March 23, 2010

Sherlock Holmes - 2009

I went to see Robert Downey Jr. and Jude Law in Sherlock Holmes last night at the local rep theatre. Once I resigned myself that this wasn't going to be anything Jeremy Brett would be proud of,  I relaxed and enjoyed the ride.

I thought the film was very good, but being a 47-year-old mum, too violent. The dialogue was a little hard to hear at points. Although not a Conan Doyle story, the plot was exciting. The bad guy, Lord Blackwood, looks like a cross between Dracula and Andy Garcia and has a really gnarly pointed eye-tooth. He wants to retake America.

I thought the acting and relationship between the actors was good. I suspect Robert Downey is rather clever in real life. Maybe he's perfect to play Holmes - easily bored and ready for chemical stimulation. Jude Law is believable as Watson. He's handsome where Downey is splendidly debauched - like a party animal coming home barefoot in his tuxedo at the break of dawn.

The sets - the parts that were not CGI - were a feast for the eye - well-designed, detailed, and layered. Just keep the camera still for a second, Guy Ritchie, let me look. The art direction was stunning - right down to the titles. London was made to look oh-so-grimy. Not the antiseptic Victoriana we are sometimes exposed to on Masterpiece Theatre.

Some of the shots featured a half-finished Tower Bridge. Because I have an inquiring mind I found out that Tower Bridge opened in 1894. Like the Eiffel Tower, I forget sometimes that these structures haven't been around forever. Anyway here's a picture of Tower Bridge under construction. It's completely feasible that this building project would have been a feature of Conan Doyle's London.

Another technicality: My son was put out that the actress playing Irene Adler didn't even try to hide her American accent. I had to remind him that Adler, the only woman that Holmes had ever admired, was from America.

And Holmes' costumes. I had to keep my husband still in his seat. Lots of layers of corduroy and tweed, check and stripe. I imagine that the G-pup will have his waistcoat on this morning, ( Here he comes. Yes. Waistcoat and checked trousers. You rock the casbah!).


Has anybody else noticed that with the rapidly-edited modern action movies that there are no scenes to actually sink your teeth into. I find this with the X-men movies, Iron Man and Batman that the next day I can hardly remember a single scene. Is this because of all the quick takes I wonder? Where as with Jeremy Brett's Holmes I can still see the action unfolding in my mind 20 years later.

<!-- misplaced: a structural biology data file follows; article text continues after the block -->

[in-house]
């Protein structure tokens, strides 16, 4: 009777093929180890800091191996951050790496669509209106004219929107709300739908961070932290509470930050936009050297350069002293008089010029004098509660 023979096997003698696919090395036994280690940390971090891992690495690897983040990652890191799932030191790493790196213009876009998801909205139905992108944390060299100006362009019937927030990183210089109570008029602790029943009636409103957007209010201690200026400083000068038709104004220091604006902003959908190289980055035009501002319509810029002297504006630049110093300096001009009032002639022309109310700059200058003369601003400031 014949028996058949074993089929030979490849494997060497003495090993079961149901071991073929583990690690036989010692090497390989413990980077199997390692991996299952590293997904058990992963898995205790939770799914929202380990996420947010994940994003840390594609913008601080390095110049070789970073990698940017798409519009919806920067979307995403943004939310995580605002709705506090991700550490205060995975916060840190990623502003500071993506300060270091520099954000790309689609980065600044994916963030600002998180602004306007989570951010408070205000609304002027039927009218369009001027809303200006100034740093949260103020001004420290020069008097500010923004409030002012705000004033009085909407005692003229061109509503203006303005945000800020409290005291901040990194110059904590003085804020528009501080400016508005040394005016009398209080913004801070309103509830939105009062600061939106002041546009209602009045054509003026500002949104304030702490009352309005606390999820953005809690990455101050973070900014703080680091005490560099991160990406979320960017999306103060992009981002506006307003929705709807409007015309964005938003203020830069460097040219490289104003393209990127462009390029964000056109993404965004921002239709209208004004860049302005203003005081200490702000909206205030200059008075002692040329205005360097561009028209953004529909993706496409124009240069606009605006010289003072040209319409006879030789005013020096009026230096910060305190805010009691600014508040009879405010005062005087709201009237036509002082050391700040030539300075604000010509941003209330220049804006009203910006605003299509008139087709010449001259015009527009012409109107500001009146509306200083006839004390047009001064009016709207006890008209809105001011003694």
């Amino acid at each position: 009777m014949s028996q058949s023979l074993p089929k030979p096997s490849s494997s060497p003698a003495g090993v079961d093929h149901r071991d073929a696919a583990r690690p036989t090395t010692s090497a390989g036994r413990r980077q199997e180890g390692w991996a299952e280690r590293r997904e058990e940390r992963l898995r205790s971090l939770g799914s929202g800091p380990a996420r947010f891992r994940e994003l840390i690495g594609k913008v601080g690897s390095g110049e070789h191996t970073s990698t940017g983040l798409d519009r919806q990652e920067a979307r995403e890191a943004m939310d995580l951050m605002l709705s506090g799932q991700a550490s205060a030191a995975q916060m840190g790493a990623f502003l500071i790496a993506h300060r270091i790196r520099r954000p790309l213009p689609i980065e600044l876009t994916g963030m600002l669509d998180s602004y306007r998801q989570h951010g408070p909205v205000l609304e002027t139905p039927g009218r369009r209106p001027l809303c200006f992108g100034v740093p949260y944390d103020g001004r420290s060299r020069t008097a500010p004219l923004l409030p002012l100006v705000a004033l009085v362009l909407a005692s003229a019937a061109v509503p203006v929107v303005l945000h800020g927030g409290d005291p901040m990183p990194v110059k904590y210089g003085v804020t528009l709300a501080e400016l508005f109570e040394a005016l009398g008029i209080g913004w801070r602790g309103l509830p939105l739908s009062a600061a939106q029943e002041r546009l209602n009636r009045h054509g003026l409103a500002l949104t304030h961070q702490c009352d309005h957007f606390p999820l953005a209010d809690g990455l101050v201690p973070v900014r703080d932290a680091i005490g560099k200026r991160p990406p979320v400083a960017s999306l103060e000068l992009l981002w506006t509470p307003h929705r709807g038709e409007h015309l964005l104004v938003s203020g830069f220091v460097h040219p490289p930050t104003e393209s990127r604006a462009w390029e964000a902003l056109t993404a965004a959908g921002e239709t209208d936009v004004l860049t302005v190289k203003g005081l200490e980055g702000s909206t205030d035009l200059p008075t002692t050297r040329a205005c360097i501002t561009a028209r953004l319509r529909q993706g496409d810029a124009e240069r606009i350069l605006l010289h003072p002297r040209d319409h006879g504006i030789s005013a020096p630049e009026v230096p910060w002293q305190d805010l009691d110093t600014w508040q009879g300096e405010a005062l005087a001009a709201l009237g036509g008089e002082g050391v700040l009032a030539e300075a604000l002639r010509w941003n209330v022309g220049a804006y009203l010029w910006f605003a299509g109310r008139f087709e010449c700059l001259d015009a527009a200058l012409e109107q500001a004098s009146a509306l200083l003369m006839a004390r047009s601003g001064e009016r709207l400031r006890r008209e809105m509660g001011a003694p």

Despite my complaints the family as a whole gave Sherlock Holmes an 8 out of 10. The movie ended  primed and ready for a sequel which I believe is going to happen in 2011. In the meantime, I'll rent the DVD and catch the dialogue I missed.

11 comments:

Liza said...

"like a party animal coming home barefoot in his tuxedo at the break of dawn"
Yet I still find him hugely attractive.

"that there are no scenes to actually sink your teeth into"
YES, YES!!! I love the way you put it btw.
But I do love the X-Men
trilogy, IronMan, and the FIRST Batman movie.

Great review.

Brian Miller said...

nice. this just came to our dollar theatre..have been waiting to see it.

tina tarnoff said...

I'm so eager to see this one, I'm such a Sherlock Holmes fan, the Jeremy Brett one, that is. Nothing beats Jeremy Brett. But, I've read somewhere that R. Downey Jr. actually studied Jeremy Brett's Holmes for this role. So, it will be interesting to see. I've read some awful reviews, so I'm glad you didn't hate it. And my husband, who is NO Holmes fan at all, is not looking forward to seeing it. Anyway, I've been watching a lot of Brett's Holmes lately thanks to Netflix - one can stream all the old episodes.